With that first harsh storm of the year, brought a few tough days here at the little homestead. Our pump froze up for three days and so we had to go and fetch water from the local spring. We did have about 50 gallons stored, so it was only one trip extra on the last day, but still, kind of a pain to have to wash up and water livestock from containers. Thankfully it was just a few days and we were somewhat ready for the possibility.
However, we didn’t think about our sump pump outtake line freezing! Oh no… next thing you know, the pump was trying to run and couldn’t, so we had to shut it off to avoid burning out the motor. And then, of course, the basement began to fill up with ground water. We’re in a sort of low laying area, so our sump runs often, even in the cold. Our friends Justin and Steve came out one day and we hooked up some hoses to try and empty it but it wasn’t a permanent fix. It began to flood again.
So I went to the local hardware and found that they have these temporary hose kits and they were very reasonable, under $12. The fellow said that even though it says permanent use, he wouldn’t recommend it since it’s not that sturdy a hose and all, but for emergencies, they were awesome! So I got a kit and we got started.
The weather had warmed up somewhat, and Jessy volunteered to go down and see if she plugged in the pump, if it would start working. The water was way up over her muck boots, so she got very wet the first time. And it’s freezing cold water. To top it off, she dropped her screwdriver in the cold water and couldn’t find it. Needless to say, the pump ran but nothing came out. Drats. So, after I got the emergency drain kit, she was ready to go down again, only this time, she tied a screwdriver to her wrist so if she dropped it, she would be able to retrieve it! Smart Girl!
We are not that talented at DIY stuff, but buddy, we learn fast. Make a mistake and we tried hard to learn not to do it again. And this time, we used a couple trash bags and duct taped them to her old sweats to make a pair of hillbilly waders! Hey, it’s bad enough that the water is cold, it’s far worse to have it soak your socks and come into direct contact with your skin. She was ready to go down.
We thought it would be best to try and thread the hose in through an outside access panel, down into the basement to Jessy. So we taped a couple long things together, Maggie and I and then tried to thread it in through the basement. However, there is an interior wall and we couldn’t get it in through a small opening into the main section of the basement! Darn!!
If you could really see into our nasty little old basement, you would see that it is what they call a Michigan basement, It’s about 15 foot by 10 foot only, and there is a retaining wall up about 3 foot with a crawl space under the house. It’s weird. And it’s a gravel/dirt floor. As you can see, the water was JUST up to our furnace! Agh! It’s raised up on cement blocks, 18 inches up. It was JUST touching the bottom of the case. Just in the nick of time! You can see Jessy’s feet as she kneels on the wall, trying to see the hose.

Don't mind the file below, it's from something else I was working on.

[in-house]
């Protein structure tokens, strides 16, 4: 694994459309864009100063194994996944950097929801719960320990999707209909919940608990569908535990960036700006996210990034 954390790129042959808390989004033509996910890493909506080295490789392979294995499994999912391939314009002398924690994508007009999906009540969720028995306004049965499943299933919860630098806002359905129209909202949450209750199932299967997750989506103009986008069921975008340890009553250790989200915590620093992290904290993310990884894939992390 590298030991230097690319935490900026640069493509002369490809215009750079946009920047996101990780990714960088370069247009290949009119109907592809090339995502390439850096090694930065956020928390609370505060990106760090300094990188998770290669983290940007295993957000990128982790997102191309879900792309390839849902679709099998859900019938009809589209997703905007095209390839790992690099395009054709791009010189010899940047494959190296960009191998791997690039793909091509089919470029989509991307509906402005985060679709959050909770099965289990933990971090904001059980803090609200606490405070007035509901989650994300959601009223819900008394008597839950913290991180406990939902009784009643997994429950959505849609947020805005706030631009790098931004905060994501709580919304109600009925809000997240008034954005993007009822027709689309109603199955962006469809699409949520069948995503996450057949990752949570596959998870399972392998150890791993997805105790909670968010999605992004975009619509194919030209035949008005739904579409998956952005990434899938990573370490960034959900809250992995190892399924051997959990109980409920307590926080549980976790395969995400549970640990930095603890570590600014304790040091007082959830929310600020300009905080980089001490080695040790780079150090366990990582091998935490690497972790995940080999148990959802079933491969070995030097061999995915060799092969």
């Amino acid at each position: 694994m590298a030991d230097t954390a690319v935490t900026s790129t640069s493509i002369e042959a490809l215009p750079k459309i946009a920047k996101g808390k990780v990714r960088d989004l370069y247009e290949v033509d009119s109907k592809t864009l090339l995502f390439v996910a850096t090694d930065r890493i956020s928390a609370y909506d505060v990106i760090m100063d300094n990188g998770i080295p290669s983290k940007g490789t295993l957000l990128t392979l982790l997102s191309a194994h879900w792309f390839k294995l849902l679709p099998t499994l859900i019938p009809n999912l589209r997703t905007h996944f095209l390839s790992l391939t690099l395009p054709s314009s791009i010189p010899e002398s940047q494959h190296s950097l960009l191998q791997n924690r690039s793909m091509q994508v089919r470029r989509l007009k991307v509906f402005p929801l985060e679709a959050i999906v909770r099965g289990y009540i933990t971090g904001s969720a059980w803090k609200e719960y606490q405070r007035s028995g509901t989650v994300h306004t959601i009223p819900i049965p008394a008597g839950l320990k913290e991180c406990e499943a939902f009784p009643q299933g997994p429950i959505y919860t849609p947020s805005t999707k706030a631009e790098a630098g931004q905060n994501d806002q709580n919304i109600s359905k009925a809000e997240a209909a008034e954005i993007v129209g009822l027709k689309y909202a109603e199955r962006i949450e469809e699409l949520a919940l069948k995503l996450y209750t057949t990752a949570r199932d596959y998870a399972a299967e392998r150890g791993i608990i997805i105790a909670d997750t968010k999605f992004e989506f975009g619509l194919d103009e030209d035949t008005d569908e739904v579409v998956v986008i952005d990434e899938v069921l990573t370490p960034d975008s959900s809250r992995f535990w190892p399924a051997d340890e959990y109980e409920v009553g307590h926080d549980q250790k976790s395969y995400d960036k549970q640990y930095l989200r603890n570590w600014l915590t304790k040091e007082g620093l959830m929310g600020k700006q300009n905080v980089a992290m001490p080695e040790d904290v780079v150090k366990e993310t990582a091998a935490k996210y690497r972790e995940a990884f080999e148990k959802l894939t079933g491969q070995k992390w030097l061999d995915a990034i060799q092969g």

Well, we ended up going around the back of the house where there is a direct access into the basement. I believe at one point there were storm cellar doors on this area and steps down, but now it’s just filled with insulation and such and capped off. We were able to thread it in through there and Jessy could actually reach it. Once she got ahold of it, she could then attach it to the uptake line and get the pump going. We had enough hose to make it out about 20 feet from the house so that it wouldn’t just pour right back into the basement! It worked!!!
I’m so proud of my daughters. Not too many 20 somethings are ready to go wading in ice cold water and work on sump pumps and dig out insulation and such to save their furnace! And without complaint and cheerful to do so. I suppose we could have called a plumber, but it would have been easy 200 dollars and who knows how long? Every plumber and handy man in the area was working overtime with all the storm damage. And that kind of money is dear to us, and well, we knew that if we couldn’t get it working, that was always an option.
Poor Jessy was a little bit teary when we got done, her feet were so very cold! But dry and we immediately got that stuff of her and got some warm towels and sat her down by the heater to warm up and rub them better. I am so proud of these two young ladies! They are tough girls and not afraid of a little home repair emergency stuff! Hopefully soon, the main line will unplug, but until then, we have at least a dry basement!Pin It